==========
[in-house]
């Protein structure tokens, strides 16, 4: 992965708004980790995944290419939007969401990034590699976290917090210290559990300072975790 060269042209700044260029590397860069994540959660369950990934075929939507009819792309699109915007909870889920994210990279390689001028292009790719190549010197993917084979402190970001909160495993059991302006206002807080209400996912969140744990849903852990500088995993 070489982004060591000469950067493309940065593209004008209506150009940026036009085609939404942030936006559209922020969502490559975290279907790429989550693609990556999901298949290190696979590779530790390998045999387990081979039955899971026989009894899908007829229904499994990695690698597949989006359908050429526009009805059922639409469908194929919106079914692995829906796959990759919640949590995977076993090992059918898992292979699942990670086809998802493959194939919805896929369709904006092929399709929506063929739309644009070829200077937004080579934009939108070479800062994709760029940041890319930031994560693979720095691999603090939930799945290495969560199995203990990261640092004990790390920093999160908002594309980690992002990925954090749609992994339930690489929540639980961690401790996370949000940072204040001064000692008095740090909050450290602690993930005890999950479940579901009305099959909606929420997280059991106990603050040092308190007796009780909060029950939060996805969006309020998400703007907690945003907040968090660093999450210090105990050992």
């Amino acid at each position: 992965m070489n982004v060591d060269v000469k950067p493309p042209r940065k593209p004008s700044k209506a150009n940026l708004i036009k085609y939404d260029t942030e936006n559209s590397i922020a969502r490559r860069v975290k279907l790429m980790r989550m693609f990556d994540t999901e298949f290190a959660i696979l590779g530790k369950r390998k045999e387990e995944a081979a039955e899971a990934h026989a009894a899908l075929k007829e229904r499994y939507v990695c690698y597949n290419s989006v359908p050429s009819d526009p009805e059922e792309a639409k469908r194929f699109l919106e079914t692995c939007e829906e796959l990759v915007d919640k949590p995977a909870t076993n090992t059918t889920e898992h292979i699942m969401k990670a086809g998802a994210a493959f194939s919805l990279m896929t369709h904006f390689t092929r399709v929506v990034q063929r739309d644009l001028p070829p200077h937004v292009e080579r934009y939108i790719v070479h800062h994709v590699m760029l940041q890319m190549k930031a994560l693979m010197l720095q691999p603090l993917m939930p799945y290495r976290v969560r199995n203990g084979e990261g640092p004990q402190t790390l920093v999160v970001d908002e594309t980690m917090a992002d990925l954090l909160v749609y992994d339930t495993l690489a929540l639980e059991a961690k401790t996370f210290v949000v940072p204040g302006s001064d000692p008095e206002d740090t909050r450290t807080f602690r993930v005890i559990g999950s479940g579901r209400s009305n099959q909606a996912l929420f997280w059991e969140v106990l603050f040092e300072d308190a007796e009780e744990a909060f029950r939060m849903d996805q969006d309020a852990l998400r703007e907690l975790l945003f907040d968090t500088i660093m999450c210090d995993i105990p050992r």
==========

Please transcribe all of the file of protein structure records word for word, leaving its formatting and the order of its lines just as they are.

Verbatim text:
[in-house]
């Protein structure tokens, strides 16, 4: 992965708004980790995944290419939007969401990034590699976290917090210290559990300072975790 060269042209700044260029590397860069994540959660369950990934075929939507009819792309699109915007909870889920994210990279390689001028292009790719190549010197993917084979402190970001909160495993059991302006206002807080209400996912969140744990849903852990500088995993 070489982004060591000469950067493309940065593209004008209506150009940026036009085609939404942030936006559209922020969502490559975290279907790429989550693609990556999901298949290190696979590779530790390998045999387990081979039955899971026989009894899908007829229904499994990695690698597949989006359908050429526009009805059922639409469908194929919106079914692995829906796959990759919640949590995977076993090992059918898992292979699942990670086809998802493959194939919805896929369709904006092929399709929506063929739309644009070829200077937004080579934009939108070479800062994709760029940041890319930031994560693979720095691999603090939930799945290495969560199995203990990261640092004990790390920093999160908002594309980690992002990925954090749609992994339930690489929540639980961690401790996370949000940072204040001064000692008095740090909050450290602690993930005890999950479940579901009305099959909606929420997280059991106990603050040092308190007796009780909060029950939060996805969006309020998400703007907690945003907040968090660093999450210090105990050992």
């Amino acid at each position: 992965m070489n982004v060591d060269v000469k950067p493309p042209r940065k593209p004008s700044k209506a150009n940026l708004i036009k085609y939404d260029t942030e936006n559209s590397i922020a969502r490559r860069v975290k279907l790429m980790r989550m693609f990556d994540t999901e298949f290190a959660i696979l590779g530790k369950r390998k045999e387990e995944a081979a039955e899971a990934h026989a009894a899908l075929k007829e229904r499994y939507v990695c690698y597949n290419s989006v359908p050429s009819d526009p009805e059922e792309a639409k469908r194929f699109l919106e079914t692995c939007e829906e796959l990759v915007d919640k949590p995977a909870t076993n090992t059918t889920e898992h292979i699942m969401k990670a086809g998802a994210a493959f194939s919805l990279m896929t369709h904006f390689t092929r399709v929506v990034q063929r739309d644009l001028p070829p200077h937004v292009e080579r934009y939108i790719v070479h800062h994709v590699m760029l940041q890319m190549k930031a994560l693979m010197l720095q691999p603090l993917m939930p799945y290495r976290v969560r199995n203990g084979e990261g640092p004990q402190t790390l920093v999160v970001d908002e594309t980690m917090a992002d990925l954090l909160v749609y992994d339930t495993l690489a929540l639980e059991a961690k401790t996370f210290v949000v940072p204040g302006s001064d000692p008095e206002d740090t909050r450290t807080f602690r993930v005890i559990g999950s479940g579901r209400s009305n099959q909606a996912l929420f997280w059991e969140v106990l603050f040092e300072d308190a007796e009780e744990a909060f029950r939060m849903d996805q969006d309020a852990l998400r703007e907690l975790l945003f907040d968090t500088i660093m999450c210090d995993i105990p050992r």